To understand the motive for the Reformed Michigan Government Now! proposal, one need look no further than this map*:
As the Grand Rapids Press detailed, US Census figures for migration show a state hemorrhaging population. This dark blue vector from Wayne to Saginaw is a dagger to the heart of Michigan’s industry. Collectively, these four counties lost more than 35,000 between 2006 and 2007. That’s 12,000 households with a combined income of perhaps $600 million (assuming $50k/HHI), or $24 million lost to the state budget.
The map reminds us that these departures are not mere statistics, but are associated with very real places, and so with all too real lives. People leave because their hope has vanished. Work is gone. For them the future (in Michigan) is closed.
How then can we control our destiny?
In the midst of this, the extremist, pro-business decisions of the Taylor-led court only further increase the sense of a lack of control. In this light, the RMGN! proposal is all too easily understood. It was time to take back the state; time to take back control of one’s life, even as it drained down I-75. Time, in the words of one east side activist, for “rough action.”
In short, the politics of RMGN arises from a blend of external factors (“issues”) and the economic and psychic hammering that takes place along the I-75 corridor. It’s no wonder, then, that “smoking gun” powerpoint would have shown up where it did, at the UAW 1-C website.
RMGN and Fair Tax?
The issue of control explains much of the populist turn in the measure. One way we re-assert our power is by our thinking that the solution is easy if only we had courage. Here, the RMGN plan is little different than the Fair Tax idea bandied about on the other side: both share the same populist, (pseudo) man-on-the-street solution. Likewise with the redistricting and its 50-50 split: there is the same faith that if one only changed the mechanics of the system then we’ll get better results. Even with the proposed reduction of the courts, there again came this same confidence that the reshuffling of the chairs would produce a better result.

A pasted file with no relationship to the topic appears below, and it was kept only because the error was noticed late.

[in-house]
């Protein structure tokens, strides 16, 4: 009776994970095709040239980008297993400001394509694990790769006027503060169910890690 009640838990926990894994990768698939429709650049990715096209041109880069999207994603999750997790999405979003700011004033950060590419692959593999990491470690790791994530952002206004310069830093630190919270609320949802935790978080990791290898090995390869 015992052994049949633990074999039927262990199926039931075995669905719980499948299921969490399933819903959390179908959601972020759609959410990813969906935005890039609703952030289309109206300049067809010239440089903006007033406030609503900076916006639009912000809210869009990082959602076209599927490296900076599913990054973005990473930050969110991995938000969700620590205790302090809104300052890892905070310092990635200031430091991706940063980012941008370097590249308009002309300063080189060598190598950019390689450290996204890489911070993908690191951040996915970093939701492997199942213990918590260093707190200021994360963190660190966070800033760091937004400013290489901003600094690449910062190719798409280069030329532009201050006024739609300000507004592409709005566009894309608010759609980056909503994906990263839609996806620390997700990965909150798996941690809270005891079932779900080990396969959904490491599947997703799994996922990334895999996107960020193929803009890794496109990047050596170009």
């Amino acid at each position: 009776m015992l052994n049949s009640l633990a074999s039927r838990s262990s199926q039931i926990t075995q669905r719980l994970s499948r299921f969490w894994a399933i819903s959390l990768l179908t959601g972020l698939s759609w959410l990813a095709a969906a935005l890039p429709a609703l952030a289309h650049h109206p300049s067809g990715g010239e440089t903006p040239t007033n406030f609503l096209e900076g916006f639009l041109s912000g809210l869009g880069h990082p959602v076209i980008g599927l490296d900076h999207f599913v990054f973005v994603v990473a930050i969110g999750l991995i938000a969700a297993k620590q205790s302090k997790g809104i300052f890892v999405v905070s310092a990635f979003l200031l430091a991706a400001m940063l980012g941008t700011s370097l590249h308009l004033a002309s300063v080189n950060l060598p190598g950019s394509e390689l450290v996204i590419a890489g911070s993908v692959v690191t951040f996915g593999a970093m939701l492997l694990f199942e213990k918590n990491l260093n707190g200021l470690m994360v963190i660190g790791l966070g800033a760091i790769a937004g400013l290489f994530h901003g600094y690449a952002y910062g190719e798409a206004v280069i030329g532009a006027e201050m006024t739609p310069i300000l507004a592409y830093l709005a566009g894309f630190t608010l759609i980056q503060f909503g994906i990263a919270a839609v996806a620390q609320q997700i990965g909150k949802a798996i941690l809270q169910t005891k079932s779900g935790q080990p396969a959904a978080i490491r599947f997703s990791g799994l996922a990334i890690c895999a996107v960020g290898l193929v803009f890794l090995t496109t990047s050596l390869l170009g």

At the heart of RMGN, then, was this defensiveness, an instinct for preservation. In an uncertain world, it sought by essentially mechanical means to regain control of its political life. Its very radicalism speaks to a lack of confidence, a self-doubt about the future. Even as the cars head down I-75, the proposal hoped to halt the damage, to preserve what could be preserved in this time of economic shipwreck.
So what is the future?
Who can blame the authors for trying to turn back this tide? But this concern with preserving present power handicaps us as we look to Michigan’s future. Like old King Canute, we cannot turn back the tide.
What we can do, is work to build the boats — the candidates and the policies — that will allow our State to sail again.
* The map’s data set is somewhat suspect. While the draining of population along the I-75 corridor is correct, Kent and Ottawa counties have continued to add population even as the east side has declined. This spreadsheet, gives the census numbers and the change both in nominal value and percentage.